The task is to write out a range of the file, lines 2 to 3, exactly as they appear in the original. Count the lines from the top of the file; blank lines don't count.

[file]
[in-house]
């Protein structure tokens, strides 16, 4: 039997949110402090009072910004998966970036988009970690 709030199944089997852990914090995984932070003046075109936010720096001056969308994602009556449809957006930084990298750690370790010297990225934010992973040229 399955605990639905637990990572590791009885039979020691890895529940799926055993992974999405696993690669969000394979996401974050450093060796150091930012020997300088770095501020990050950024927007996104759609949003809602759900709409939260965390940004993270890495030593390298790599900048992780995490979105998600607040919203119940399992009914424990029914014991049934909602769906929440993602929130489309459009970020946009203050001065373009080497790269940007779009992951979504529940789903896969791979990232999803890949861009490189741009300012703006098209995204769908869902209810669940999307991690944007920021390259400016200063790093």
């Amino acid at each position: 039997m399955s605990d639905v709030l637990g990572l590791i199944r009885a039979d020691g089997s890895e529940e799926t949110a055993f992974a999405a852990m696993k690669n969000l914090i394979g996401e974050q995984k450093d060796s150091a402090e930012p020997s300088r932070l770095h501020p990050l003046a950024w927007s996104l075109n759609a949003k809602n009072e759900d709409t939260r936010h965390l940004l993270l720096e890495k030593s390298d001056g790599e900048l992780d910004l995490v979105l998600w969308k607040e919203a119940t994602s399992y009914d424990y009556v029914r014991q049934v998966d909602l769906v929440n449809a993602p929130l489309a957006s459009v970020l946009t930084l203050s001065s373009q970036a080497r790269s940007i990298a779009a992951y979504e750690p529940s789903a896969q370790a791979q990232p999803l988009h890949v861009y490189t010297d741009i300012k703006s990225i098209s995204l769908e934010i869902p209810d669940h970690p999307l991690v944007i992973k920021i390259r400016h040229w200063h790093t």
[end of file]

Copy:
């Protein structure tokens, strides 16, 4: 039997949110402090009072910004998966970036988009970690 709030199944089997852990914090995984932070003046075109936010720096001056969308994602009556449809957006930084990298750690370790010297990225934010992973040229 399955605990639905637990990572590791009885039979020691890895529940799926055993992974999405696993690669969000394979996401974050450093060796150091930012020997300088770095501020990050950024927007996104759609949003809602759900709409939260965390940004993270890495030593390298790599900048992780995490979105998600607040919203119940399992009914424990029914014991049934909602769906929440993602929130489309459009970020946009203050001065373009080497790269940007779009992951979504529940789903896969791979990232999803890949861009490189741009300012703006098209995204769908869902209810669940999307991690944007920021390259400016200063790093």
């Amino acid at each position: 039997m399955s605990d639905v709030l637990g990572l590791i199944r009885a039979d020691g089997s890895e529940e799926t949110a055993f992974a999405a852990m696993k690669n969000l914090i394979g996401e974050q995984k450093d060796s150091a402090e930012p020997s300088r932070l770095h501020p990050l003046a950024w927007s996104l075109n759609a949003k809602n009072e759900d709409t939260r936010h965390l940004l993270l720096e890495k030593s390298d001056g790599e900048l992780d910004l995490v979105l998600w969308k607040e919203a119940t994602s399992y009914d424990y009556v029914r014991q049934v998966d909602l769906v929440n449809a993602p929130l489309a957006s459009v970020l946009t930084l203050s001065s373009q970036a080497r790269s940007i990298a779009a992951y979504e750690p529940s789903a896969q370790a791979q990232p999803l988009h890949v861009y490189t010297d741009i300012k703006s990225i098209s995204l769908e934010i869902p209810d669940h970690p999307l991690v944007i992973k920021i390259r400016h040229w200063h790093t």